Artist Jay Bright, whose blue and yellow Amerikrainian Flags series is on view virtually through July 17, will present an Artist Talk on Thursday, July 7 at 6pm at the Ely Center of Contemporary Art, 51 Trumbull Street in New Haven.
“This series of inscrutable, imagined flags connects to the weight of world news and my inner life. I hesitate to interfere with the viewer’s interpretation, so only supply the clue of the upside-down American flag being a distress symbol. The moods range from celebratory, puzzling and lost in the fog of war,” Jay Bright explains.
Bright started making a few small Ukrainian flags to put in his windows. Out of nowhere, he began drafting the US flag canton (rectangle for the star field) and stripe pattern. He laid out the star field (a few short due to a drafting mistake) and enjoyed X-ing in the stars. He added yellow stripes because the original field was too orange. Later, he added lighter blue stripes to lighten the top field. Unsatisfied with the remaining orange, Bright scribbled more yellow and blue to punch up the color, finally arriving at an image where the US flag is almost totally obscured--suggesting the fog of war. More recently, he has been inverting and mirroring the elements to get reflections and inscrutable jumbles.
Alexander Nemerov, Chair of the Stanford Department of Art and Art History, states, “Looking at the flags on the website (elycenter.org/digital-grace), I think of how the artist makes his own nation, his own land, upside down and virtual, a real matter of actual materials that is yet a figment of the imagination. Benedict Anderson’s book about consciousness in nation states, Imagined Communities, comes to mind; but the artist’s imagination is beholden to no one’s but his own, even as he reaches out to those of similar allegiance, those who might be moved by seeing the flag of an unknown country, and spread this sign of belonging and disaffiliation in the world. His flags do not flutter, they are small, they are private, and they are on the ground (at least in the first photograph on the website). To be underfoot, but not downtrodden, is the fate and state of one’s own nation, a private path of few and forgotten steps, amid the worlds of conflict on which the artist draws.”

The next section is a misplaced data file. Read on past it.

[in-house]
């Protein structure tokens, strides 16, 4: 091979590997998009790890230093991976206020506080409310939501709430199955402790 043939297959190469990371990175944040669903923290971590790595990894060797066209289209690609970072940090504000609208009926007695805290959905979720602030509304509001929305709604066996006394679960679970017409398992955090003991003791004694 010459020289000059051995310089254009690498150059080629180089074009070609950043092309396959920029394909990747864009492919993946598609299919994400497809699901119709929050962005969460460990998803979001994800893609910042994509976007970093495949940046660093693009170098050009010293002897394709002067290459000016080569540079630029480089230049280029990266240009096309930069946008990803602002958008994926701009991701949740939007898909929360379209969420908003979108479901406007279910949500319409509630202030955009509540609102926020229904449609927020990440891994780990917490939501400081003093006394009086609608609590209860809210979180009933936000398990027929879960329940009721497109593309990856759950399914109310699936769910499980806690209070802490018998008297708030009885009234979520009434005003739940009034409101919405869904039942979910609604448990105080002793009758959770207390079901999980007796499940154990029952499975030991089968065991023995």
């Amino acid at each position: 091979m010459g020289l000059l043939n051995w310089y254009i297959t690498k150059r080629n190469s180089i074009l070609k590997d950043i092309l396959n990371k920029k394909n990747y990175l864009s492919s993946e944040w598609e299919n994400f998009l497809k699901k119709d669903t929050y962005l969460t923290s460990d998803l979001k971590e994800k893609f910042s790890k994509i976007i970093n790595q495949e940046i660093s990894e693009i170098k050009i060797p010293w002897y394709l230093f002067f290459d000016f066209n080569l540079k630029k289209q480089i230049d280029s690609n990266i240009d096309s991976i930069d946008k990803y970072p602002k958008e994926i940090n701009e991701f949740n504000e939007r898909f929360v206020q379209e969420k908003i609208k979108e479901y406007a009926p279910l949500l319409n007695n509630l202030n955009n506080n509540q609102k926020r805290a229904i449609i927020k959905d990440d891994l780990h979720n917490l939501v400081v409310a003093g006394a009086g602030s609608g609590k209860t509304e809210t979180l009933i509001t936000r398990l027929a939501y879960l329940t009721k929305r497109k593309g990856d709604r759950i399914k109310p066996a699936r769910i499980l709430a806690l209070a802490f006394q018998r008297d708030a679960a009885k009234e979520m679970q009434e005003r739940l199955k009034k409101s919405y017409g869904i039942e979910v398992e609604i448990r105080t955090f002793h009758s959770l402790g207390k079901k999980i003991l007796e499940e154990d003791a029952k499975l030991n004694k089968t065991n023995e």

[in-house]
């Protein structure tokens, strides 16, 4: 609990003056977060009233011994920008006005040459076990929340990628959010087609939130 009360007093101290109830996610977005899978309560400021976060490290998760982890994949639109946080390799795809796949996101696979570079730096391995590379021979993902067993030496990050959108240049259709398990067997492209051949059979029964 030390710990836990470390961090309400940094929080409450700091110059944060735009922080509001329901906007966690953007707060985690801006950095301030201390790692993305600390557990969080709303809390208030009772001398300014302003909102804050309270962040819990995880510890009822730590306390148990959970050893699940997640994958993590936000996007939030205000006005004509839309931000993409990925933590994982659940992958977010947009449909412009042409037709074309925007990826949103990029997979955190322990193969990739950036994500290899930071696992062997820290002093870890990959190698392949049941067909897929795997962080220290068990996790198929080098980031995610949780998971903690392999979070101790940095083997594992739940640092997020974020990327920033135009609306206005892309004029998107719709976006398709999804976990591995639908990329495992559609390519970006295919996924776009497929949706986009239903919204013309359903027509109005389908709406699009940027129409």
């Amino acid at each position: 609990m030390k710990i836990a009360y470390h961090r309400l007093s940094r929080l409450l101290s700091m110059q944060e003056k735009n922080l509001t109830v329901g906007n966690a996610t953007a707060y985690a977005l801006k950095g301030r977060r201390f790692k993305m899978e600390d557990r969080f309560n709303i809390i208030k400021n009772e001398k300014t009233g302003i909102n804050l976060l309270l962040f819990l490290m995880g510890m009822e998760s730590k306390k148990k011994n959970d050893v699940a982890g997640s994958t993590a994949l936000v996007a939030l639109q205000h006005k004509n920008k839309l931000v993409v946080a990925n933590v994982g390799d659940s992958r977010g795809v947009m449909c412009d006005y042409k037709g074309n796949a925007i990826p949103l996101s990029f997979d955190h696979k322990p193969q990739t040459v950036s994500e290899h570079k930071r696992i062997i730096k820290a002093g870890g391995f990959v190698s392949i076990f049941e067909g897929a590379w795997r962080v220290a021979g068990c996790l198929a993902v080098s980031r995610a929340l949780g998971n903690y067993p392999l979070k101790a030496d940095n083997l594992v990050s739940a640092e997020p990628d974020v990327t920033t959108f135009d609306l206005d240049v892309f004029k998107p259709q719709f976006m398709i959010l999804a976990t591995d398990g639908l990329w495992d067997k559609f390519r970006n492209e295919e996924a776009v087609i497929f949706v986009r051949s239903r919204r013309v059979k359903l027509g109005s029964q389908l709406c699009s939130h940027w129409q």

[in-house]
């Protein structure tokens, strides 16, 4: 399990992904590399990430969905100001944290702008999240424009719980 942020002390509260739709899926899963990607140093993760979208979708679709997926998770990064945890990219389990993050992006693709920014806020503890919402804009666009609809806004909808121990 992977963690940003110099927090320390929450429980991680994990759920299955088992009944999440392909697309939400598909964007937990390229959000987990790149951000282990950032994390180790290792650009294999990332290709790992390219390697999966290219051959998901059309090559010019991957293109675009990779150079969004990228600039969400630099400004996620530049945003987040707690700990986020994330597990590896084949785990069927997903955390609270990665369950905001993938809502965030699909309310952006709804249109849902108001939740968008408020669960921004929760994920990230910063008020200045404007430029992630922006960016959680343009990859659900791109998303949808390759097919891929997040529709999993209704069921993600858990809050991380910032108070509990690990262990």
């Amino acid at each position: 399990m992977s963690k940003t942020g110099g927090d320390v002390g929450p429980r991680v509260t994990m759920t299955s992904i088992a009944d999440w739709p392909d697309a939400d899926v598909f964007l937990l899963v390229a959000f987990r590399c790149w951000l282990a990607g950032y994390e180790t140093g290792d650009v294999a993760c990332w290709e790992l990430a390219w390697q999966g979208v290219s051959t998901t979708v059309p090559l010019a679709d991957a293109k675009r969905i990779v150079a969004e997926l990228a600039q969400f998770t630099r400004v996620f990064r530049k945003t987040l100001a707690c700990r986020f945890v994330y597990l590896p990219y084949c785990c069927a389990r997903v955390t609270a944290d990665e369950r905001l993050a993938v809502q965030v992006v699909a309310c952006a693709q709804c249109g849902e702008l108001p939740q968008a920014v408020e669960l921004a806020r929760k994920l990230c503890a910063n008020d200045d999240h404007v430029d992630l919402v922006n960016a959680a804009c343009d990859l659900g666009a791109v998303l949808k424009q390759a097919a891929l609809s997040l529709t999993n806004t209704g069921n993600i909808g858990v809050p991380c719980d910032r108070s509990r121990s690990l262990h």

So far, the works are small, 4” x 6” - 8 ½” x 11”. They are done in water-soluble pencil, watercolor, ink, graphite and colored pencils, acrylic, gouache, and archival ink jet on colored mat board, Stonehenge paper, and on 20# bond with Krylon Preserve It! spray. The prints cannot have the glow of the computer screen, so Bright is happy to have a digital show that celebrates the brilliance he found by editing in Picassa, a primitive version of Photoshop. The collection has grown to 124 images, including prints displayed in windows in distant locations.
Amerikrainian Flags is on view virtually at www.elycenter.org/digital-grace. Jay Bright will present an Artist Talk at the Ely Center of Contemporary Art, 51 Trumbull Street in New Haven on Thursday, July 7 at 6pm. For more information or to donate, please visit www.jaybrightart.com.